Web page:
In the third of our series of opinion pieces from Science meets Parliament sponsors, Professor Tanya Monro, Chief Defence Scientist in the Department of Defence’s Defence Science and Technology Group, discusses mission-directed research.
I am often asked why I chose defence science. Why did I go into government given my background as a physicist? I made this choice because I believe in ‘science for purpose’. That we can harness human creativity and curiosity to create knowledge that makes a profound difference. This is not just about science in the narrow meaning of the term – but about the creation and integration of knowledge from different fields of research. The translation of ideas into impact works best when researchers work alongside the end-users of that research, and nowhere does that happen at greater scale or effect than within Defence.
The 2000-odd scientists, engineers, technologists and other professionals of Defence Science and Technology Group (DSTG) are embedded within the Department of Defence, working alongside Australian Defence Force (ADF) colleagues to solve Defence’s highest priority challenges. This ranges from developing advanced protective gear, to autonomous technologies that remove personnel from harm’s way to ensuring that Australia can field technologically sophisticated interoperable platforms. Increasingly it is about harnessing Australia’s R&D capacity to grow sovereign industry capability and deliver capability edge.
Australia’s strategic environment is deteriorating, and in response, in 2020 the Government set Defence objectives to shape our strategic environment, deter actions against our interests, and respond with credible force when required. Investment of approximately $270 billion over the coming decade includes new and upgraded Defence capabilities, more potent and longer-range combat systems and more secure supply chains. This is a huge endeavour, one that calls for a scale-up in our delivery of outcomes from science and technology.
There are three main ways in which DSTG is supporting Defence to rise to these challenges.
Our research and development is increasingly mission-directed. In a challenging strategic environment, there is increased demand for science and technology. Given our scale nationally we need to focus on the highest priority problems, and so, as part of Defence’s More, Together strategy, launched in 2020, we identified 8 STaR Shots to focus our research. This will lead to the development of new leap-ahead Defence capabilities and gives purpose to our science, direction to our innovation priorities, and a path towards improving the capabilities of the ADF.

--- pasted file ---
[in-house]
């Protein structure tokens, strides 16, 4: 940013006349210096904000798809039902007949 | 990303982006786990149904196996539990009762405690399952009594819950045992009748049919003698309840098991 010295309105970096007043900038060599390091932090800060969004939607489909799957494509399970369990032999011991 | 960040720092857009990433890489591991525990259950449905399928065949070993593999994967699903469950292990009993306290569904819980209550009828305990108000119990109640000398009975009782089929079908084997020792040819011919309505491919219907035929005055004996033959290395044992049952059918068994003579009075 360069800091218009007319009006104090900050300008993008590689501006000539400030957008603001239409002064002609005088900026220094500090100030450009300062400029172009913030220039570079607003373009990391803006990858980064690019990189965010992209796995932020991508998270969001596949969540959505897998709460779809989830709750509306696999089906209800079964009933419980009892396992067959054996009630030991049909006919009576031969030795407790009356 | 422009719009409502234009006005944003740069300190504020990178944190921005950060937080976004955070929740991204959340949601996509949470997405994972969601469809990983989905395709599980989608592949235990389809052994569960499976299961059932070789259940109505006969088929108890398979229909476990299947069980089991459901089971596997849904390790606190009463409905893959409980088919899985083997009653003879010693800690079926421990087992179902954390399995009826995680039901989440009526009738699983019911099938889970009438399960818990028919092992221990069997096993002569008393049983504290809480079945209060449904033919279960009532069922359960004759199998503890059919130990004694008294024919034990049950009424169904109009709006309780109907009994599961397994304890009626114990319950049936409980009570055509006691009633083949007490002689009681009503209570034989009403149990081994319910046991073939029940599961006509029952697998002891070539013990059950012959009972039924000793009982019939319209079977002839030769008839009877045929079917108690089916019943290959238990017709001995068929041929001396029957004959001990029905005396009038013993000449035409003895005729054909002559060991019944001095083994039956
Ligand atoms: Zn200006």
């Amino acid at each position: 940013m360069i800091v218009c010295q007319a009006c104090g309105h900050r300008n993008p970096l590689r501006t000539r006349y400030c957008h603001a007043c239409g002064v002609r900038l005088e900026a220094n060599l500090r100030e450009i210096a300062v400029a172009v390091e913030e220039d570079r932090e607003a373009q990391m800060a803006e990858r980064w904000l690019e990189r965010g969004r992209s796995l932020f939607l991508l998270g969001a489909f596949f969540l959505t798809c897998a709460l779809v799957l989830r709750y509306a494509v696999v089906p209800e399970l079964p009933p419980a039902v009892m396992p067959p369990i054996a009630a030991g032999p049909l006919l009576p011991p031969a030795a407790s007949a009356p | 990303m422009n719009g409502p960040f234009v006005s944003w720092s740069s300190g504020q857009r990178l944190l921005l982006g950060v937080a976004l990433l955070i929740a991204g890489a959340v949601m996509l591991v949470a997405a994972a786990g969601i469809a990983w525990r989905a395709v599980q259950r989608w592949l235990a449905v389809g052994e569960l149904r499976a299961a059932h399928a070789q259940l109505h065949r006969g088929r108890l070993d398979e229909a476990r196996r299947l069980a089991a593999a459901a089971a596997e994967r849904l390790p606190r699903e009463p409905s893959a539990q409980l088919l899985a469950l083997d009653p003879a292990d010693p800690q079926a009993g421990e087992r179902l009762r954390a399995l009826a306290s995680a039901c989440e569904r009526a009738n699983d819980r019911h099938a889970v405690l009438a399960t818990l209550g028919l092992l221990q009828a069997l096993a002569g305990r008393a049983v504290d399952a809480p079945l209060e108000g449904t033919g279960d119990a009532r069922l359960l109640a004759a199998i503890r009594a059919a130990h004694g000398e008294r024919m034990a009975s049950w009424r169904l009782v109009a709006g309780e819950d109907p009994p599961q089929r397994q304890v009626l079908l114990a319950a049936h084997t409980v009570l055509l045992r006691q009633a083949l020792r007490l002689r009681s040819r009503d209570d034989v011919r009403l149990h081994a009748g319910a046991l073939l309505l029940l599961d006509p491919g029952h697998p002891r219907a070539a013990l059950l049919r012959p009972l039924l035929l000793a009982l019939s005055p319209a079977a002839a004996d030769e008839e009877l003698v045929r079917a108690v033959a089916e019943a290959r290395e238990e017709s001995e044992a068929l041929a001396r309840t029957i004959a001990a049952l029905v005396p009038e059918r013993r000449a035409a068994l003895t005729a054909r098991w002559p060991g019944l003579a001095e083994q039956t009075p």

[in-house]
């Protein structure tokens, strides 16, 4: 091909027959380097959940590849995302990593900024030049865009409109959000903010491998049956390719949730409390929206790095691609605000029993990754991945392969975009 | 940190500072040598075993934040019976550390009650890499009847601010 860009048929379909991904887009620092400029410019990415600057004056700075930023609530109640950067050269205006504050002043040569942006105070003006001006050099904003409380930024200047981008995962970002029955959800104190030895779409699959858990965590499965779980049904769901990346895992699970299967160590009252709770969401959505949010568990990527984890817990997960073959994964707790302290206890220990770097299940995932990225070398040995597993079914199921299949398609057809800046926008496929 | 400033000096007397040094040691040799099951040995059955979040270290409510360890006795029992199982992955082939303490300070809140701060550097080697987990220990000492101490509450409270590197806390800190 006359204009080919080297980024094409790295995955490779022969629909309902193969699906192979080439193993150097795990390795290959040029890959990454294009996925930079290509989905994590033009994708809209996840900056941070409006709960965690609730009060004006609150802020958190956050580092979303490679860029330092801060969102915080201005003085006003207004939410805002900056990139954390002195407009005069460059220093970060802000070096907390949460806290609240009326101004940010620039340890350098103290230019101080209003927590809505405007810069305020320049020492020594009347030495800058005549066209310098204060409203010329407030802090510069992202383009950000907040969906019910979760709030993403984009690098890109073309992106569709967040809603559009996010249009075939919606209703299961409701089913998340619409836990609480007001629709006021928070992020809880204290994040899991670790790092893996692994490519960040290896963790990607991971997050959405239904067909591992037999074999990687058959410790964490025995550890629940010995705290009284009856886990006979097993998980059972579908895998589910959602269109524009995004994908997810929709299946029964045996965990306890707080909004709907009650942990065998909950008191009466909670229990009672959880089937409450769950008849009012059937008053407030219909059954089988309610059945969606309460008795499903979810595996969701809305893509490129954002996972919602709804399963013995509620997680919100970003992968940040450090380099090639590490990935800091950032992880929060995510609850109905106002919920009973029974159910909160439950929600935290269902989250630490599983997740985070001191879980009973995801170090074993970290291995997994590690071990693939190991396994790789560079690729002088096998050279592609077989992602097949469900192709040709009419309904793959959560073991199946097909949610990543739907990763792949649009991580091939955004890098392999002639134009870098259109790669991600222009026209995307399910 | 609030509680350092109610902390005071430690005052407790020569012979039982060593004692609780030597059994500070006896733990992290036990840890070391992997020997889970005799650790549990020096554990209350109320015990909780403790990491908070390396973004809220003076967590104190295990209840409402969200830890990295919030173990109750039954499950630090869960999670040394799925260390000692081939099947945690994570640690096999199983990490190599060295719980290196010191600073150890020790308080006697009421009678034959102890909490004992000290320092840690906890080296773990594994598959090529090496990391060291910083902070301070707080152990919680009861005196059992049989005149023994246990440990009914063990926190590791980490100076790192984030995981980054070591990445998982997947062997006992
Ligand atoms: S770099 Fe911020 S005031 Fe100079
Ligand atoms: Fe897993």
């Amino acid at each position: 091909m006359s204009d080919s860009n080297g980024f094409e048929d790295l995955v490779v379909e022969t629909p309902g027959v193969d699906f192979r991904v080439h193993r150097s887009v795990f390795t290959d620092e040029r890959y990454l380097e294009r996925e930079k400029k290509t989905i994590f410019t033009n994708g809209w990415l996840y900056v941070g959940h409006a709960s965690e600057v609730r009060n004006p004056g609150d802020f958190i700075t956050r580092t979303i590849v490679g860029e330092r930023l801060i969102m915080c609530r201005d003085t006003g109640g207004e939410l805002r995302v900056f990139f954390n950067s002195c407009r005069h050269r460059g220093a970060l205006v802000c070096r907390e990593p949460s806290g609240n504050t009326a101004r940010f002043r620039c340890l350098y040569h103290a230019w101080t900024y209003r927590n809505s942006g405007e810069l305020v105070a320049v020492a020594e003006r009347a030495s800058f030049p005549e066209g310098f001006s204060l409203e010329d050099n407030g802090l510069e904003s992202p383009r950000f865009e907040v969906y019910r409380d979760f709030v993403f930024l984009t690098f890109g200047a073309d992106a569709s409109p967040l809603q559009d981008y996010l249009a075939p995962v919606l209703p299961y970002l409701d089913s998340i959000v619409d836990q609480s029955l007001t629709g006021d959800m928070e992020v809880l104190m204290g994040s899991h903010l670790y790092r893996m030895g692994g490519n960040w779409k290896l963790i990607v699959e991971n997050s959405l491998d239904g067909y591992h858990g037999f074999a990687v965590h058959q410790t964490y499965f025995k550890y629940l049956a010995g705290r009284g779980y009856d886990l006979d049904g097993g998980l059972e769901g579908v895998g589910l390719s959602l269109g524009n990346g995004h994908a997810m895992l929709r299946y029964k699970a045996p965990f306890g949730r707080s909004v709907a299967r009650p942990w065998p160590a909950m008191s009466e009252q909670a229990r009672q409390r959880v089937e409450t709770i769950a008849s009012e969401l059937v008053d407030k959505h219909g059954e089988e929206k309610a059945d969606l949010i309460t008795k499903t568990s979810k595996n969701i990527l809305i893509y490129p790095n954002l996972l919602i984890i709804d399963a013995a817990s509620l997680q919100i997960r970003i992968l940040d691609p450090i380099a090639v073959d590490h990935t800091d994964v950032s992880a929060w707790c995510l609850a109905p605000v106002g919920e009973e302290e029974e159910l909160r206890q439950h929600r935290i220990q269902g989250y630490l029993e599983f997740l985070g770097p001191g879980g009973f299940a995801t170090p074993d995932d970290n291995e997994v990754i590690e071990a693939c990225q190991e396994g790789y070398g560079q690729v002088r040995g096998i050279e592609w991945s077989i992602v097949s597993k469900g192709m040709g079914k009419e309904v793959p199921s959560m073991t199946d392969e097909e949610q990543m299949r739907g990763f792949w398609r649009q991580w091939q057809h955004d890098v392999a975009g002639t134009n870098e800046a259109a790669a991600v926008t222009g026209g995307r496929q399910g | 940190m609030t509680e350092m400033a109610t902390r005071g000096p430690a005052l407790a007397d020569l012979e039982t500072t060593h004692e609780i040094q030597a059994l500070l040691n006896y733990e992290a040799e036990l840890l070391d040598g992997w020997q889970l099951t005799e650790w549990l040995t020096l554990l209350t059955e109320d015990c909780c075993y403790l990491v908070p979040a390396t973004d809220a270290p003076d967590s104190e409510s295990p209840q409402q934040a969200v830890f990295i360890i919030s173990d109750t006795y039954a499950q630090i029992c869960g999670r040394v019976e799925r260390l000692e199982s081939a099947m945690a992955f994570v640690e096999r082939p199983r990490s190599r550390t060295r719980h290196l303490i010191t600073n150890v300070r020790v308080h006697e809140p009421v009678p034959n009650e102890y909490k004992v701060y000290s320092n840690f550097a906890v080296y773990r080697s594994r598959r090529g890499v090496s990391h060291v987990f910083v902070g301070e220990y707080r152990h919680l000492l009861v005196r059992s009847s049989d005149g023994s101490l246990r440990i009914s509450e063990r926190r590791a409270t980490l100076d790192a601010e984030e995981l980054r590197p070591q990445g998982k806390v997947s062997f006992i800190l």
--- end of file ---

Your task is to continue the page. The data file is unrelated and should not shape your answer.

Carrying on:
We cannot do it alone. The Government has committed around $3 billion dollars to innovation, science and technology over the next decade. We have the opportunity to leverage this investment and harness Australia’s outstanding science and technology base by growing the alignment between the research done in our Universities and Defence’s priority problems. It is also vital that we support the development of sovereign Australian defence industry that benefits from this research base. We must partner more closely, with strong security arrangements, and at an earlier stage with Australian industry. This will help equip the ADF with solutions to evolving threats. DSTG’s partnerships with Australian defence industry and academia are crucial to help Defence deliver the leading-edge capabilities that we will need in the future.
We must do this ethically. Science is the ‘art of the possible’ – of exploring how emerging knowledge can be harnessed. In doing so, we are accountable to ethical standards and societal expectations. Working within an interdisciplinary consortium, we recently explored ‘A Method for Ethical Artificial Intelligence in Defence.’ This report articulated some of the steps Defence can take to reduce the risk of adverse ethical outcomes arising from the introduction of Artificial Intelligence. This is one of many examples of how we help ensure the ADF is supported by responsible science.
Defence science and technology professionals are charged not just to be experts but also, increasingly, to be thought leaders who work to shape and nurture the ecosystem that delivers outcomes to the ADF. I am proud to lead this mission-directed organisation that is committed to protecting and enabling the men and women of the ADF as they conduct the vital task of defending Australia and its national interests.
Professor Tanya Monro is Chief Defence Scientist in the Department of Defence’s Defence Science and Technology Group. This piece is published as part of a series from sponsors of this year’s Science meets Parliament.